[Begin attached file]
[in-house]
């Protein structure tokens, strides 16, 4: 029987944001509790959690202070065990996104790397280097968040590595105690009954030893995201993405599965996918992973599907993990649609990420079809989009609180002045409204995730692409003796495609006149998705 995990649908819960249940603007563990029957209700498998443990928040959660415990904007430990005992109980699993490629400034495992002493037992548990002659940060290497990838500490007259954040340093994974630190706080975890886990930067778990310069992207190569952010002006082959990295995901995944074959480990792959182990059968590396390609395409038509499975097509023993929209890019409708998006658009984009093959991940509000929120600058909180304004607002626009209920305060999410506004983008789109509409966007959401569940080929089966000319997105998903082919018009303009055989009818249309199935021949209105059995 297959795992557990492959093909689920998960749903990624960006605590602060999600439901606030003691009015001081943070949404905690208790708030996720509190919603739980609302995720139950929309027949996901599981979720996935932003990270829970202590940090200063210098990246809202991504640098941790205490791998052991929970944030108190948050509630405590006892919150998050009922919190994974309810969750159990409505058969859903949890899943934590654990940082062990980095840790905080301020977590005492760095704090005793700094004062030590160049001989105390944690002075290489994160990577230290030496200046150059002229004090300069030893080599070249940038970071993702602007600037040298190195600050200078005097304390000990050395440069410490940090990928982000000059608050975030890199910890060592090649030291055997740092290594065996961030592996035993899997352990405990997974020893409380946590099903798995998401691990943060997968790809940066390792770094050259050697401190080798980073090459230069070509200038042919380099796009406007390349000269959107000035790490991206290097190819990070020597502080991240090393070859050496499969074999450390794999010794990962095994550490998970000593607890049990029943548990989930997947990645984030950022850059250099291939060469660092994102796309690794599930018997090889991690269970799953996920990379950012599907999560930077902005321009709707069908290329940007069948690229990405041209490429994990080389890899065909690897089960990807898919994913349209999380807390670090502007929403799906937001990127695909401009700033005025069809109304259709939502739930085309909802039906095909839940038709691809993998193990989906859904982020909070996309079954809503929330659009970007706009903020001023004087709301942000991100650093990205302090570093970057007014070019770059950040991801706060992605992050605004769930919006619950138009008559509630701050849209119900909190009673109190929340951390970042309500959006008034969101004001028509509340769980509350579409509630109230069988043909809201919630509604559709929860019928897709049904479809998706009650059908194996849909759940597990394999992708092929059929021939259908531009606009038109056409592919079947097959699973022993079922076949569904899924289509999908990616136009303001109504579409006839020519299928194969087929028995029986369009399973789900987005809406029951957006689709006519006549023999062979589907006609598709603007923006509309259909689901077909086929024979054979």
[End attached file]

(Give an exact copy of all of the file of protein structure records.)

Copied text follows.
[in-house]
């Protein structure tokens, strides 16, 4: 029987944001509790959690202070065990996104790397280097968040590595105690009954030893995201993405599965996918992973599907993990649609990420079809989009609180002045409204995730692409003796495609006149998705 995990649908819960249940603007563990029957209700498998443990928040959660415990904007430990005992109980699993490629400034495992002493037992548990002659940060290497990838500490007259954040340093994974630190706080975890886990930067778990310069992207190569952010002006082959990295995901995944074959480990792959182990059968590396390609395409038509499975097509023993929209890019409708998006658009984009093959991940509000929120600058909180304004607002626009209920305060999410506004983008789109509409966007959401569940080929089966000319997105998903082919018009303009055989009818249309199935021949209105059995 297959795992557990492959093909689920998960749903990624960006605590602060999600439901606030003691009015001081943070949404905690208790708030996720509190919603739980609302995720139950929309027949996901599981979720996935932003990270829970202590940090200063210098990246809202991504640098941790205490791998052991929970944030108190948050509630405590006892919150998050009922919190994974309810969750159990409505058969859903949890899943934590654990940082062990980095840790905080301020977590005492760095704090005793700094004062030590160049001989105390944690002075290489994160990577230290030496200046150059002229004090300069030893080599070249940038970071993702602007600037040298190195600050200078005097304390000990050395440069410490940090990928982000000059608050975030890199910890060592090649030291055997740092290594065996961030592996035993899997352990405990997974020893409380946590099903798995998401691990943060997968790809940066390792770094050259050697401190080798980073090459230069070509200038042919380099796009406007390349000269959107000035790490991206290097190819990070020597502080991240090393070859050496499969074999450390794999010794990962095994550490998970000593607890049990029943548990989930997947990645984030950022850059250099291939060469660092994102796309690794599930018997090889991690269970799953996920990379950012599907999560930077902005321009709707069908290329940007069948690229990405041209490429994990080389890899065909690897089960990807898919994913349209999380807390670090502007929403799906937001990127695909401009700033005025069809109304259709939502739930085309909802039906095909839940038709691809993998193990989906859904982020909070996309079954809503929330659009970007706009903020001023004087709301942000991100650093990205302090570093970057007014070019770059950040991801706060992605992050605004769930919006619950138009008559509630701050849209119900909190009673109190929340951390970042309500959006008034969101004001028509509340769980509350579409509630109230069988043909809201919630509604559709929860019928897709049904479809998706009650059908194996849909759940597990394999992708092929059929021939259908531009606009038109056409592919079947097959699973022993079922076949569904899924289509999908990616136009303001109504579409006839020519299928194969087929028995029986369009399973789900987005809406029951957006689709006519006549023999062979589907006609598709603007923006509309259909689901077909086929024979054979």